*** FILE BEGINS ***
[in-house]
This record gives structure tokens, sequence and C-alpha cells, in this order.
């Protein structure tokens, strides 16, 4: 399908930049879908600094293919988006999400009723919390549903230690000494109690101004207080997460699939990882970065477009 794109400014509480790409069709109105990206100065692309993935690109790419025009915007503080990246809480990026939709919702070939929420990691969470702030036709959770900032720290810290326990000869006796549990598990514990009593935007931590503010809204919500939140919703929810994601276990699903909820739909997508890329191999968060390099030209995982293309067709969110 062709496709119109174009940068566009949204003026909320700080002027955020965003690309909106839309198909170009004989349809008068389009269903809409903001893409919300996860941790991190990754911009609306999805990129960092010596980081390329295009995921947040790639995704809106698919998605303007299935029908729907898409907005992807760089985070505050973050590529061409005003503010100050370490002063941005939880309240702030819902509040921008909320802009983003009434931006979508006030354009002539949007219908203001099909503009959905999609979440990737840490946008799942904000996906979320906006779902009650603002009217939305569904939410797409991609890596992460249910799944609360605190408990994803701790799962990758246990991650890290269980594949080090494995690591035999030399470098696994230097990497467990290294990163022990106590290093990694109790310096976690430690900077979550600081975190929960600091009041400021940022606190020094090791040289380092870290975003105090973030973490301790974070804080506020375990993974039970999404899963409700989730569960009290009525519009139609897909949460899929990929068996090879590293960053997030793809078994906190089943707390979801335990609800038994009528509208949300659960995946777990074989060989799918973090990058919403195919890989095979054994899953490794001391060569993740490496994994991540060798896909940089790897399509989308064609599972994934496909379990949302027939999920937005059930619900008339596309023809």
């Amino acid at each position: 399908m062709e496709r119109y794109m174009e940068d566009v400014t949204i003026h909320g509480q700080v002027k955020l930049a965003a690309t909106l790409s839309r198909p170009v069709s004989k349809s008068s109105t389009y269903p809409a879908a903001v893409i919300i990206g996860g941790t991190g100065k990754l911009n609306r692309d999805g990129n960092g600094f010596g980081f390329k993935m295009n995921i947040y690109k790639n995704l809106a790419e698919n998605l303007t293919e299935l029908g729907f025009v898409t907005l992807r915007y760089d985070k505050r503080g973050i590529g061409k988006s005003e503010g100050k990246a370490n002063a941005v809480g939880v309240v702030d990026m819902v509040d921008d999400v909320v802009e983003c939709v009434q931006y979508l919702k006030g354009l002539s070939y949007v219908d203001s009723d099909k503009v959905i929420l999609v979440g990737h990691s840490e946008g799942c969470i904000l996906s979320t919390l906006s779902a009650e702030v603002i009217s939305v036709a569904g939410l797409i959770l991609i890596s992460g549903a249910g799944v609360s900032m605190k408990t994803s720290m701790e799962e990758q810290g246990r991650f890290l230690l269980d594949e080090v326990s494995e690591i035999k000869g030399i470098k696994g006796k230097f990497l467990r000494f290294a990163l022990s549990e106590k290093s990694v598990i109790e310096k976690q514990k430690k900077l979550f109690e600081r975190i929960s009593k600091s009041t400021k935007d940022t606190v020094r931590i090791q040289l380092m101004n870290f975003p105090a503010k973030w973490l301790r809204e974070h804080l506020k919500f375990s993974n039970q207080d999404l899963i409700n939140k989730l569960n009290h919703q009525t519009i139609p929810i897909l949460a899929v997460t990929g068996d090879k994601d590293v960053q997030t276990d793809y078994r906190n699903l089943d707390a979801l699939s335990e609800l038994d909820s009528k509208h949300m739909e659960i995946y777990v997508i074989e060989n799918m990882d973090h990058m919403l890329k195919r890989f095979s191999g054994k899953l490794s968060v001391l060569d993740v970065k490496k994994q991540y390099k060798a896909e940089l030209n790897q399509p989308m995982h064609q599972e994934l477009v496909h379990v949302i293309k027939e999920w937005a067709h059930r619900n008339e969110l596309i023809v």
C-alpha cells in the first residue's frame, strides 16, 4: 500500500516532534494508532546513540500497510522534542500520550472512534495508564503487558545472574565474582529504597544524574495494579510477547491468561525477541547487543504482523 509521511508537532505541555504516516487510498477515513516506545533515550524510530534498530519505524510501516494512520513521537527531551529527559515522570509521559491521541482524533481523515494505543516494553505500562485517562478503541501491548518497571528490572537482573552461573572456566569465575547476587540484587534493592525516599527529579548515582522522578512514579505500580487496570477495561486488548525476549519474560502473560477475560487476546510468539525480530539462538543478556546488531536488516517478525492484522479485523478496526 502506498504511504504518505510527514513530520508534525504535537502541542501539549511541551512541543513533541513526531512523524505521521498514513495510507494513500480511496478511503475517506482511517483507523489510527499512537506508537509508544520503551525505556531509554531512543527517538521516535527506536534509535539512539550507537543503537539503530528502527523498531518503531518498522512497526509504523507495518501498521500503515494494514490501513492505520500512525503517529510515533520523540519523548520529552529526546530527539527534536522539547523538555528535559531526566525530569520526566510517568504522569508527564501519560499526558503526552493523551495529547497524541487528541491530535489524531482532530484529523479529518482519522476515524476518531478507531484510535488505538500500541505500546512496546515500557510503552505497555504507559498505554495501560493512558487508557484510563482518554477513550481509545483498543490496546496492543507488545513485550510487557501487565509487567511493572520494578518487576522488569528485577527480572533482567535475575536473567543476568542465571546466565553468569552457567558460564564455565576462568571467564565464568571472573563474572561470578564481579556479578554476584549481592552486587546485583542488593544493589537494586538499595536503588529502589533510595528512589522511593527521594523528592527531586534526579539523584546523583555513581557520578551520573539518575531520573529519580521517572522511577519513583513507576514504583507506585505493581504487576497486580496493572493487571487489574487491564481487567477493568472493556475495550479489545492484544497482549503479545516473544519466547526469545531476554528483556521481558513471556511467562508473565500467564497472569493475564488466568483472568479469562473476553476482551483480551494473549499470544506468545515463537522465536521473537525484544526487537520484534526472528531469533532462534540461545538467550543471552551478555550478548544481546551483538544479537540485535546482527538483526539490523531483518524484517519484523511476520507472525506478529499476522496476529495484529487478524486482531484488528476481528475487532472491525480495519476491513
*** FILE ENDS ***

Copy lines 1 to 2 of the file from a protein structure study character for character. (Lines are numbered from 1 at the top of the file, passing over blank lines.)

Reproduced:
[in-house]
This record gives structure tokens, sequence and C-alpha cells, in this order.